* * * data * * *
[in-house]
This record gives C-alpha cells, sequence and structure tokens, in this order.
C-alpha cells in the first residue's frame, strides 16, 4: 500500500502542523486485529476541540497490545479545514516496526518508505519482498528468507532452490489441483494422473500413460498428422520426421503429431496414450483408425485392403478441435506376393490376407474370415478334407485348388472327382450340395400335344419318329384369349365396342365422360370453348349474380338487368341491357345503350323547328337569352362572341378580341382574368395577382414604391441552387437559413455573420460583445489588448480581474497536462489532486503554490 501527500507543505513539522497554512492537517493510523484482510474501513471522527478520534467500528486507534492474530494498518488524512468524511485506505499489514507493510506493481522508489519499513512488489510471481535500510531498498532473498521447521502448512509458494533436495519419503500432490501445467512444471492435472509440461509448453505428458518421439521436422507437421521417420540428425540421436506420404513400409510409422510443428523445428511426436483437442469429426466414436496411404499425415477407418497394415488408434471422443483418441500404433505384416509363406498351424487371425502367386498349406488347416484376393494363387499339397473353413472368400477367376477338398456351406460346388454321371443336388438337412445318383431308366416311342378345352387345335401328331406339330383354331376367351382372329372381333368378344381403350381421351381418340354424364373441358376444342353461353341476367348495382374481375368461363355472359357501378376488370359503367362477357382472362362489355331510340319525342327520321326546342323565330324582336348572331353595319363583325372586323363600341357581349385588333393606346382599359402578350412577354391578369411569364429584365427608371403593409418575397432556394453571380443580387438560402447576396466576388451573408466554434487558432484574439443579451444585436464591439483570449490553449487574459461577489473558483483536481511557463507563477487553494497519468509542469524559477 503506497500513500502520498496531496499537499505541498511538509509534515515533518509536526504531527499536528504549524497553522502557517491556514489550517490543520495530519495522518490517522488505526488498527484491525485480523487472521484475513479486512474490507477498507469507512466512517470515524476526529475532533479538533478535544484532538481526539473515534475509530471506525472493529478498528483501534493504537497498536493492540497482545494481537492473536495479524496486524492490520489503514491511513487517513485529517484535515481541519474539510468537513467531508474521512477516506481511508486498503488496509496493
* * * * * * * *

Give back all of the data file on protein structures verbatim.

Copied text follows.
[in-house]
This record gives C-alpha cells, sequence and structure tokens, in this order.
C-alpha cells in the first residue's frame, strides 16, 4: 500500500502542523486485529476541540497490545479545514516496526518508505519482498528468507532452490489441483494422473500413460498428422520426421503429431496414450483408425485392403478441435506376393490376407474370415478334407485348388472327382450340395400335344419318329384369349365396342365422360370453348349474380338487368341491357345503350323547328337569352362572341378580341382574368395577382414604391441552387437559413455573420460583445489588448480581474497536462489532486503554490 501527500507543505513539522497554512492537517493510523484482510474501513471522527478520534467500528486507534492474530494498518488524512468524511485506505499489514507493510506493481522508489519499513512488489510471481535500510531498498532473498521447521502448512509458494533436495519419503500432490501445467512444471492435472509440461509448453505428458518421439521436422507437421521417420540428425540421436506420404513400409510409422510443428523445428511426436483437442469429426466414436496411404499425415477407418497394415488408434471422443483418441500404433505384416509363406498351424487371425502367386498349406488347416484376393494363387499339397473353413472368400477367376477338398456351406460346388454321371443336388438337412445318383431308366416311342378345352387345335401328331406339330383354331376367351382372329372381333368378344381403350381421351381418340354424364373441358376444342353461353341476367348495382374481375368461363355472359357501378376488370359503367362477357382472362362489355331510340319525342327520321326546342323565330324582336348572331353595319363583325372586323363600341357581349385588333393606346382599359402578350412577354391578369411569364429584365427608371403593409418575397432556394453571380443580387438560402447576396466576388451573408466554434487558432484574439443579451444585436464591439483570449490553449487574459461577489473558483483536481511557463507563477487553494497519468509542469524559477 503506497500513500502520498496531496499537499505541498511538509509534515515533518509536526504531527499536528504549524497553522502557517491556514489550517490543520495530519495522518490517522488505526488498527484491525485480523487472521484475513479486512474490507477498507469507512466512517470515524476526529475532533479538533478535544484532538481526539473515534475509530471506525472493529478498528483501534493504537497498536493492540497482545494481537492473536495479524496486524492490520489503514491511513487517513485529517484535515481541519474539510468537513467531508474521512477516506481511508486498503488496509496493